Waiting on your oil paints to dry is a chore, so it’s only natural to try a shortcut or two to see if you can speed things up a bit. So, can you blow dry oil paint to speed up drying? Unfortunately, no, that is not a good idea. While that will make it seem to dry faster, the blow dryer is just dehydrating it and this interferes with the normal drying and curing process. Your painting will end up with cracks and you’ll just wish that you had waited.
Today I’ll tell you a little more about what happens when you try to blow dry a still-wet work, as well as what you can do to speed things up safely, and we’ll talk about whether or not a fan can help to speed things up safely or not.
Let’s talk about watching your paint dry!
Can you use a blow dryer to dry oil paint?
The problem with using a blow dryer to dry your oil paints is that it’s TOO fast. The heat and the air just end up removing the liquid component from the paints and you end up with a gooey mix of pigment and whatever oil is left.
When oil paints dry, they undergo a sort of chemical transformation. The paints themselves technically take 24 hours to dry to the touch and when you try to cut that down to 30 minutes or an hour then you end up interfering with the process that the paints need to properly harden.
Curing takes even longer, as in 6 months to a year, but just the regular drying process will take 24 hours unless you speed things up in a safer manner. With that in mind, let’s take a look at a few easy ways that you can speed up the drying process safely and without fear of cracking your finished painting!
How can I make oil paint dry faster?
If you want you paints to dry a little bit faster without cracking your work, you do have some options at your disposal. Let’s take a look at some of the most common tricks that you can use:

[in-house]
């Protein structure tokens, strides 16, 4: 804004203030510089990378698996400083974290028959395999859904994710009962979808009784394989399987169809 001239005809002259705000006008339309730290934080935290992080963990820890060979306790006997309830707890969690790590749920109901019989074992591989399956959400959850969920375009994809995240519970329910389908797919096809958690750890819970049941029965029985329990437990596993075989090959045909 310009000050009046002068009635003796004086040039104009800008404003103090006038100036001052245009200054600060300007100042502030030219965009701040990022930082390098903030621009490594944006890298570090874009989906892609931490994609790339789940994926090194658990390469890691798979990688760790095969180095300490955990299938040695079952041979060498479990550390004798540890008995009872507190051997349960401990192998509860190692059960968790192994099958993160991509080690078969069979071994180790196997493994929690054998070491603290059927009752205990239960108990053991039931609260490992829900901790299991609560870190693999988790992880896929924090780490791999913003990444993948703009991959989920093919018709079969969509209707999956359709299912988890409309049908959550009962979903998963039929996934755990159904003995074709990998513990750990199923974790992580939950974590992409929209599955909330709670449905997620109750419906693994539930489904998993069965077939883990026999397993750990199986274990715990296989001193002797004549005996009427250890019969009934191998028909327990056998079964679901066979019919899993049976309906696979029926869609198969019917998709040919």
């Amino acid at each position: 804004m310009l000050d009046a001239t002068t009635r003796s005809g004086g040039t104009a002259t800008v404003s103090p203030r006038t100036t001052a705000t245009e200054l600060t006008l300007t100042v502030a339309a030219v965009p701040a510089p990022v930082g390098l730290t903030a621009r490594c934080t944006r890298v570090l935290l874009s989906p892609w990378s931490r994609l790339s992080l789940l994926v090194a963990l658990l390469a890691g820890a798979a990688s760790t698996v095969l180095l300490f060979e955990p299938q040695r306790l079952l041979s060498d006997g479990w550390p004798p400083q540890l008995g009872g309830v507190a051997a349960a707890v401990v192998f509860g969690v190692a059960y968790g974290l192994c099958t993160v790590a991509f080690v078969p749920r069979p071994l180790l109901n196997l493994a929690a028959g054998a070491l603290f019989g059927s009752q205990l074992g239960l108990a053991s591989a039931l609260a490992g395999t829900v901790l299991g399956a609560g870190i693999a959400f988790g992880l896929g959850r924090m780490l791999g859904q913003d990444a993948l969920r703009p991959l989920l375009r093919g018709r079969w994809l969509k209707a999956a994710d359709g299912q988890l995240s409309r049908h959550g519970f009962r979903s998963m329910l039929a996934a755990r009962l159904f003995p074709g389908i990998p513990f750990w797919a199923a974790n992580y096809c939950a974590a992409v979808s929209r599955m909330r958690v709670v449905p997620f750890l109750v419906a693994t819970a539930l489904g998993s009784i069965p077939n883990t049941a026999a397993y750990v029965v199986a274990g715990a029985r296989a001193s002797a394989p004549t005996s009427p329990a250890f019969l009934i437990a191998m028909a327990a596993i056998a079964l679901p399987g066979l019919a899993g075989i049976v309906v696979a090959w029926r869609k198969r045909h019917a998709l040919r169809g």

- Sun-drying – Drying your work in the sun brightens it up a bit and speeds up your drying time. Setup a spot near the window, as outside is too risky because of dust, bugs, and the possibility of rain. The sunlight shouldn’t fade your work very much but it will dry a lot faster.
- Using thin layers – Practice painting in thin layers and this will speed up your overall drying time quite a bit. Thin layers take less time to dry than thick, after all, so experiment to see how much you can really do with just a little paint. It’s good practice, anyways!
- Quick-dry linseed oil – Some linseed oil varieties are designed for quicker drying and you can purchase these easily at your local art supply or online. Give them a try and see what you think!
- Drying agents – Drying agents such as Liquin and Galkyd are specifically designed for making your oil paints dry faster, but safely so. All you have to do is add a tiny amount of these agents to your paint and then they will dry faster on your canvas. Just don’t let them dry on the palette!
Will a fan speed up oil paint drying?
Better air circulation in the room where your painting is drying can definitely help to speed things along. As long as the isn’t cold, of course (because if it’s too cold, you’ll need to warm the room or it will never dry!). You can also take things a step further by getting yourself a dehumidifier to help take some excess moisture out of the air. A dry environment with a nice circulation of air is going to be much more conducive than just a regular, stuff room when it comes to drying your work.
Also, if you live in an area that is normally quite humid to begin with, then a dehumidifier is a must. Moisture in the air can seriously slow down drying time and if it’s heavy, it can even make your painting dry improperly and you definitely don’t want that. So, yes, a fan will speed up drying and if you add a dehumidifier into the mix, then you’ve got an ideal environment for speedier drying without worry of adding cracks to your nice, new painting!
The verdict: Don’t blow dry your oil paints
While it sounds good on paper, blow drying your oil paintings is a really bad idea. A blow dryer will dry it up too fast, which will result in either making your paint into a gooey, sticky mess, or the painting will seem to dry but will develop cracks fairly quickly and ruin the work in this fashion. It’s better to use drying agents, additives, sunlight, or simply well-circulated air.
Before I go, I’ve got an excellent 3rd party article for those of you who want to know a little more about drying agents like Liquin and you can find it here. In the meantime, try to be patient. Your oils are slow to dry, but they’ll get there, and after that they’ll reward your patience by lasting for generations! https://www.youtube.com/watch?v=keFIxIWZFb8